5 top tips to help manage constipation in your child
Constipation is a common childhood condition, affecting around 1 in 7 babies in the first year of life.1 While it can be distressing to see your child passing hard poos with pain and discomfort, the good news is that constipation doesn’t usually have a serious cause.2
There are plenty of things you can do to help if your child gets constipated – it all starts with knowing what’s normal, and what signs to look out for.
1. Know the basics about your child’s poo
When it comes to your child’s poo, it’s important to remember there is a wide range of normal. The amount of poo, colour and consistency depends on your individual child, their age, and whether they are breast-fed, formula-fed, or on solids.2-4
Contrary to some beliefs, infrequent poos does not automatically mean your child is constipated. It is quite normal for children to go for several days without a poo, so long as it is eventually easy to pass and well-formed – not too hard, not too soft, smooth and passed without strain.2-5
2. Be aware of the signs of constipation
Constipation is when your child has hard poo, large poo or trouble pushing poo out. Children with constipation often don’t do poos regularly.2 Some telltale signs of constipation include:2-4,6
· Stomach pain that comes and goes.
· Your child may feel less hungry than usual.
· Hard lumpy poos.
· Hard lumps of poo may be felt if you press gently on your child’s stomach.
· Your child may be generally cranky or irritable.
· ‘Holding on’ behaviour like rocking or fidgeting, to avoid doing a painful poo.
If your child shows any of these signs, he or she may be suffering from constipation.
3. Keep a feeding and digestion diary
If you think your child may be suffering from constipation, it’s a good idea to keep a feeding and digestion diary to help you gain a good picture of your child’s health over time. It will also assist your healthcare professional in identifying and monitoring any unusual signs.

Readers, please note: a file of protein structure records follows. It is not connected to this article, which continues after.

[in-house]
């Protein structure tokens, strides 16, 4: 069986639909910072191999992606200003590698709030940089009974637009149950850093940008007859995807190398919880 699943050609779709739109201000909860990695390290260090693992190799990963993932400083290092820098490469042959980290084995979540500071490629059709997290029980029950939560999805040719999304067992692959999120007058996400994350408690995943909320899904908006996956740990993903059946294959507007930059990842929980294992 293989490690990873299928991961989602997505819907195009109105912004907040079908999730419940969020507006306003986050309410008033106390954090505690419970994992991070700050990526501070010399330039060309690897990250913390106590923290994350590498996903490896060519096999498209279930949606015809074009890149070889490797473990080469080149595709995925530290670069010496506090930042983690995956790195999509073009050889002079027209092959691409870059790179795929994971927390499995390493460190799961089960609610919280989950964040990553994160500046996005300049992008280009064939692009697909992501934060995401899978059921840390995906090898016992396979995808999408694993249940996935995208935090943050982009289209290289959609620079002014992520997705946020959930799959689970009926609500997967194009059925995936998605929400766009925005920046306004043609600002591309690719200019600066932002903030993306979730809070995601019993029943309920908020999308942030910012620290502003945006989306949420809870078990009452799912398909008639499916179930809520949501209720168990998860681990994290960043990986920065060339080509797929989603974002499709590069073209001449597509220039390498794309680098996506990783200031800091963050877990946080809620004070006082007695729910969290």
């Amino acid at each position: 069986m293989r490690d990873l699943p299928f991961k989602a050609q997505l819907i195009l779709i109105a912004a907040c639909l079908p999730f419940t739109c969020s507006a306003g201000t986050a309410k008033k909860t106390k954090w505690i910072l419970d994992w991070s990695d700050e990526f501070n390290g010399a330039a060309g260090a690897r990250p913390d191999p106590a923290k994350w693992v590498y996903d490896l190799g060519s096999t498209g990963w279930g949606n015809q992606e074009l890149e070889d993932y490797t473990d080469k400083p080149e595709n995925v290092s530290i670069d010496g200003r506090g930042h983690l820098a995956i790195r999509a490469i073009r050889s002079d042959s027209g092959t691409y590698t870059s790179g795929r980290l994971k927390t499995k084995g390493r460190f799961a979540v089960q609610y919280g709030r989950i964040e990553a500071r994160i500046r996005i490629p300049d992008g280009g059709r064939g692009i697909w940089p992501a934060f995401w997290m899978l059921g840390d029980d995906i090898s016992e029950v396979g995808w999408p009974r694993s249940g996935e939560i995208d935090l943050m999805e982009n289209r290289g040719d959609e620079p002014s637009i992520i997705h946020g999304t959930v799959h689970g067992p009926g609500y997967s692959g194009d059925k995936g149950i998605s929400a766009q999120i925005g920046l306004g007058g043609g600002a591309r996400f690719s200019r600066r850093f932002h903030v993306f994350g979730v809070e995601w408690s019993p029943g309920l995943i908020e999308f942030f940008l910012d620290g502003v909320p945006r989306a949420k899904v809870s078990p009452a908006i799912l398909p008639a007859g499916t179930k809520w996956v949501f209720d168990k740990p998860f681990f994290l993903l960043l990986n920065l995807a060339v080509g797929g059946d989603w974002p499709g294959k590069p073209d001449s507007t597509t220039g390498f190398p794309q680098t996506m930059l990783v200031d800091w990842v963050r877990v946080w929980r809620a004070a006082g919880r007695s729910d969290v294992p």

Your feeding and digestion diary can include information like what and how much your child eats, how long it takes, and any difficulties during or after. You can also record when they do a wee or poo, the colour and consistency, and any difficulties before or during.
4. Take another look at your child’s diet
A healthy diet is very important, especially one that is high in fibre. Some easy ways to help manage constipation through your child’s diet include eating more wholegrain or wholemeal breads, rice and cereals; offering more fruits, dried nuts and vegetables; and encouraging your child to drink lots of water.4
If your baby is under 4–6 months of age and not yet on solids, you can help manage constipation by offering extra drinks of water, giving a gentle tummy massage, or giving them a warm bath. If your baby is formula-fed, check their formula tin to make sure you are making it correctly.4
5. Speak to a healthcare professional
Having a child with constipation can be stressful, especially if they are experiencing pain and discomfort. While the cause of constipation can often be dietary, sometimes it may be due to other causes.4 That’s why it’s a good idea to speak to your healthcare professional if your child is experiencing constipation regularly, especially for babies under 12 months old.
In addition to investigating the cause of your child’s constipation, your healthcare professional may have other suggestions for treatment, including laxative medicines or a formula change for formula-fed babies.6
Whatever the cause, you should try and solve the problem sooner rather than later – the longer your child remains constipated, the worse it may become and the longer it may take to treat.4